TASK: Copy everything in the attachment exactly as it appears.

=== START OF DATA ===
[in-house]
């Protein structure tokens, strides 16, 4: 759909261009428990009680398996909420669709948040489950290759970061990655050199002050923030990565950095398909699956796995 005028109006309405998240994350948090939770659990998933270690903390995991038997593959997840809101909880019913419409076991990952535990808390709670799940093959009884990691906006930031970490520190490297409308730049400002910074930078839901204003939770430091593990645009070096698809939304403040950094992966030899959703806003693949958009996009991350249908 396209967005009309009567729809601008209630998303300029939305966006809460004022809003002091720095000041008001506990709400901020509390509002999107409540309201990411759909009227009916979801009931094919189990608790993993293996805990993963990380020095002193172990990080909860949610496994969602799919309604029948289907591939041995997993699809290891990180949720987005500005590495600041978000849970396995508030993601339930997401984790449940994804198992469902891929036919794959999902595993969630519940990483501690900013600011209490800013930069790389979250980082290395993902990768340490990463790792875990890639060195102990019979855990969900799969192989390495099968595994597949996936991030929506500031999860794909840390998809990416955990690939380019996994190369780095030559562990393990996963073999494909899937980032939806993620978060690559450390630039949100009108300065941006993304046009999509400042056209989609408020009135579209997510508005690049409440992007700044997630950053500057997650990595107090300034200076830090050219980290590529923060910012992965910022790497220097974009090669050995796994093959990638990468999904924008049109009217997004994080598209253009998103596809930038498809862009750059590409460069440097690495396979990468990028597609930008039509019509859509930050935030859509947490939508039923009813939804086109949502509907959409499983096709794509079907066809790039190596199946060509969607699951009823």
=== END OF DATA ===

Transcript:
[in-house]
């Protein structure tokens, strides 16, 4: 759909261009428990009680398996909420669709948040489950290759970061990655050199002050923030990565950095398909699956796995 005028109006309405998240994350948090939770659990998933270690903390995991038997593959997840809101909880019913419409076991990952535990808390709670799940093959009884990691906006930031970490520190490297409308730049400002910074930078839901204003939770430091593990645009070096698809939304403040950094992966030899959703806003693949958009996009991350249908 396209967005009309009567729809601008209630998303300029939305966006809460004022809003002091720095000041008001506990709400901020509390509002999107409540309201990411759909009227009916979801009931094919189990608790993993293996805990993963990380020095002193172990990080909860949610496994969602799919309604029948289907591939041995997993699809290891990180949720987005500005590495600041978000849970396995508030993601339930997401984790449940994804198992469902891929036919794959999902595993969630519940990483501690900013600011209490800013930069790389979250980082290395993902990768340490990463790792875990890639060195102990019979855990969900799969192989390495099968595994597949996936991030929506500031999860794909840390998809990416955990690939380019996994190369780095030559562990393990996963073999494909899937980032939806993620978060690559450390630039949100009108300065941006993304046009999509400042056209989609408020009135579209997510508005690049409440992007700044997630950053500057997650990595107090300034200076830090050219980290590529923060910012992965910022790497220097974009090669050995796994093959990638990468999904924008049109009217997004994080598209253009998103596809930038498809862009750059590409460069440097690495396979990468990028597609930008039509019509859509930050935030859509947490939508039923009813939804086109949502509907959409499983096709794509079907066809790039190596199946060509969607699951009823």